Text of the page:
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  • Open Access

Catastrophic Health Expenditure and its influencing factors in Malaysia

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  • 1,
  • 1,
  • 1 and
  • 2
BMC Health Services Research201212 (Suppl 1) :P2

  • Published:


  • Income Group
  • Health Expenditure
  • High Risk Population
  • Risk Population
  • Health Financing

Catastrophic Health Expenditure (CHE) is a term used for any expenditure for health that can pose as threat towards household's financial capacity and capability in order to maintain its subsistence needs. The World Health Organization in 2005, proposed that health expenditure be viewed as catastrophic when it is equal or exceed 40% of a household's non-subsistence income. Surveys done in 89 countries, covering 89% of the world's population suggest that annually 150 million people suffer from CHE. The ever rising healthcare cost and anticipating the nature of ill-health against extraordinary expenditure on health may lead the individual/household into CHE and poverty. In Malaysia, estimation by the Malaysia National Health Accounts, the per capita out of pocket (OOP) health expenditure is increasing, however we are highly subsidized by the government thus protecting at risk populations. With the current healthcare reform thus ensuing the proposed National Health.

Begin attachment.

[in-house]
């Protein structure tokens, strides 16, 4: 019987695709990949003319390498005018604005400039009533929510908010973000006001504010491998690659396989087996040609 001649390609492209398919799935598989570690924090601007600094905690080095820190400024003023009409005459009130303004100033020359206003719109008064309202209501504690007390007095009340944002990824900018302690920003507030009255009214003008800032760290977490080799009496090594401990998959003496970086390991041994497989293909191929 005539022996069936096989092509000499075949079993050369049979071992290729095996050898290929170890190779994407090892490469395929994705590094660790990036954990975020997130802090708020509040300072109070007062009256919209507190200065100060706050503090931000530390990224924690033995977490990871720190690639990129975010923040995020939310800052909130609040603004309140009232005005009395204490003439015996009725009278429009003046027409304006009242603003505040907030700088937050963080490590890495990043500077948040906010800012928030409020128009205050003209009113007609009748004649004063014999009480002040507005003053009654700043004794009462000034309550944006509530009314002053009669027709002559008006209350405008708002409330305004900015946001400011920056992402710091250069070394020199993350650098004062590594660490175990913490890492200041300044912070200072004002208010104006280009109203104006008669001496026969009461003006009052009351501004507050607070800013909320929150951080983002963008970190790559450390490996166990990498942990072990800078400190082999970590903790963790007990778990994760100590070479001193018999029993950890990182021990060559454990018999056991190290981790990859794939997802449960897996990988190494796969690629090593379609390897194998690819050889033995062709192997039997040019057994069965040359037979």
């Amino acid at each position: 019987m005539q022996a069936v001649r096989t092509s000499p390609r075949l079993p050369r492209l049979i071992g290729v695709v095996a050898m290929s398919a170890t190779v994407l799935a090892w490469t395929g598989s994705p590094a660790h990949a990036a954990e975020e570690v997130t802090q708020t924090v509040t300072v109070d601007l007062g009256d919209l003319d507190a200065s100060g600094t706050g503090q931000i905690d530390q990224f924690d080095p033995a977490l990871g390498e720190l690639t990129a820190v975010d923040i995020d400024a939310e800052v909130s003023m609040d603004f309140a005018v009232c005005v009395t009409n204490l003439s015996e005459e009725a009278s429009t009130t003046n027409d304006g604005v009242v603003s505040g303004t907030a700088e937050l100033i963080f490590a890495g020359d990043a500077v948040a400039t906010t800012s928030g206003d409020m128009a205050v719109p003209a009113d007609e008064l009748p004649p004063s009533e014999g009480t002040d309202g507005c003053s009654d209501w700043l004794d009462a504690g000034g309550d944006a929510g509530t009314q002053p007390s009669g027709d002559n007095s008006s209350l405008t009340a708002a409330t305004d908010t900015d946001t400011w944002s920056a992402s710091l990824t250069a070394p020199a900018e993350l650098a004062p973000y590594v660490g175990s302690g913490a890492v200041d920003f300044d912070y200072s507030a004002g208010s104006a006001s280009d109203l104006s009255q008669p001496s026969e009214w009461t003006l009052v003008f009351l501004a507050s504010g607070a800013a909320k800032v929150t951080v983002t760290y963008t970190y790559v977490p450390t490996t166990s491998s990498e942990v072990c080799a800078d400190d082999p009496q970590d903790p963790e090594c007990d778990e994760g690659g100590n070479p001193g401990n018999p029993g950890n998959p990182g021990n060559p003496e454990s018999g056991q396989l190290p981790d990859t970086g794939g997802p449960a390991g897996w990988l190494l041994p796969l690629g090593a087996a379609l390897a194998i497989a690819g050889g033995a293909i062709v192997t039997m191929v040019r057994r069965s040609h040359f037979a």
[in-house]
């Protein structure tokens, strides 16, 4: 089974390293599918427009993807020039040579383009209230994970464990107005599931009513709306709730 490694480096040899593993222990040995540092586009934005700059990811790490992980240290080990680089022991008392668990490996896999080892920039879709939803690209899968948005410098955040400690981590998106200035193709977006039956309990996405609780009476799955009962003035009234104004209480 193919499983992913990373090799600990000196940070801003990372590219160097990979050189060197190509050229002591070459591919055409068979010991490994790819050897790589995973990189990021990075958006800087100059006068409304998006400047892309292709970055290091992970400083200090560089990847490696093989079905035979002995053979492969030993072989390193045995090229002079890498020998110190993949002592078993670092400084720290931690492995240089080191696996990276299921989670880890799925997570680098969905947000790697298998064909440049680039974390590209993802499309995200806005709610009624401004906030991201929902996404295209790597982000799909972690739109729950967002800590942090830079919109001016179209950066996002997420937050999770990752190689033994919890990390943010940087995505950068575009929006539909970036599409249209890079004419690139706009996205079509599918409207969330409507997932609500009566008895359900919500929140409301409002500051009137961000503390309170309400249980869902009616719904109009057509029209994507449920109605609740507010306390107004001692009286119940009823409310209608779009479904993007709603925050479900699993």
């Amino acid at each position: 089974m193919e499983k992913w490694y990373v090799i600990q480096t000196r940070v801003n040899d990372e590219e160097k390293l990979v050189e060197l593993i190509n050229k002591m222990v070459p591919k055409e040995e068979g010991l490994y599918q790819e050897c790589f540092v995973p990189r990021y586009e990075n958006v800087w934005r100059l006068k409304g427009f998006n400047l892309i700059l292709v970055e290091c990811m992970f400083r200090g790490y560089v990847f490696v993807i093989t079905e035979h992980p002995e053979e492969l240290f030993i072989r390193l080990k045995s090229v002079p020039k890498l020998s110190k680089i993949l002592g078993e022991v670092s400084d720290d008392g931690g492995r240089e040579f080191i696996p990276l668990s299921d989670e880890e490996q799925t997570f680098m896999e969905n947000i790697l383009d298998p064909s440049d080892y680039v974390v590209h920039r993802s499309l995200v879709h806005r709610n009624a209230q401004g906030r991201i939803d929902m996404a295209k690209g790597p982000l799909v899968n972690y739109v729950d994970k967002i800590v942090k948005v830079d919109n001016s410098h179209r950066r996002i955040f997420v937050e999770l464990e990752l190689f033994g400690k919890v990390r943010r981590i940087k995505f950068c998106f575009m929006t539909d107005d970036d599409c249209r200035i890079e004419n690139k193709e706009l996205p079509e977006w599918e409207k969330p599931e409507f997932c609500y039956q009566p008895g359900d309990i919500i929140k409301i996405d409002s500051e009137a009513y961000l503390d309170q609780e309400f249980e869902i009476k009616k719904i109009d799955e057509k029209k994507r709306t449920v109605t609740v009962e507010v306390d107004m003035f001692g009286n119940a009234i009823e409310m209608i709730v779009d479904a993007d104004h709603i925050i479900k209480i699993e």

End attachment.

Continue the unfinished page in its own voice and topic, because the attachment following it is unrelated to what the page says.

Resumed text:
Insurance and less tax financed subsidized health care, the risk of CHE is higher. In 2007, Malaysia’s total health expenditure (THE) was 4.4% of GDP; equivalent to $307 per capita and OOP making up 40.7% of THE. OOP financing exacerbate poverty and is regressive. This study plans on determining current actual and projected CHE level and its influencing factors in Malaysia. This will encourage efforts to provide higher degree of protection for low income groups against the economic impact of illness without jeopardizing the quality of services and equity of health financing. It is hoped that once the actual prevalence of CHE and its monetary level attained, these will give a strategic policy application, to reduce inequality by ensuring better access to health for all and mitigating the risk factors to the high risk populations.

Authors’ Affiliations

Department of Community Health, UKM Medical Center, Kuala Lumpur, Malaysia
United Nations University International Institute for Global Health, Kuala Lumpur, Malaysia


© Ezat WP et al; licensee BioMed Central Ltd. 2012

This article is published under license to BioMed Central Ltd. This is an Open Access article distributed under the terms of the Creative Commons Attribution License (, which permits unrestricted use, distribution, and reproduction in any medium, provided the original work is properly cited.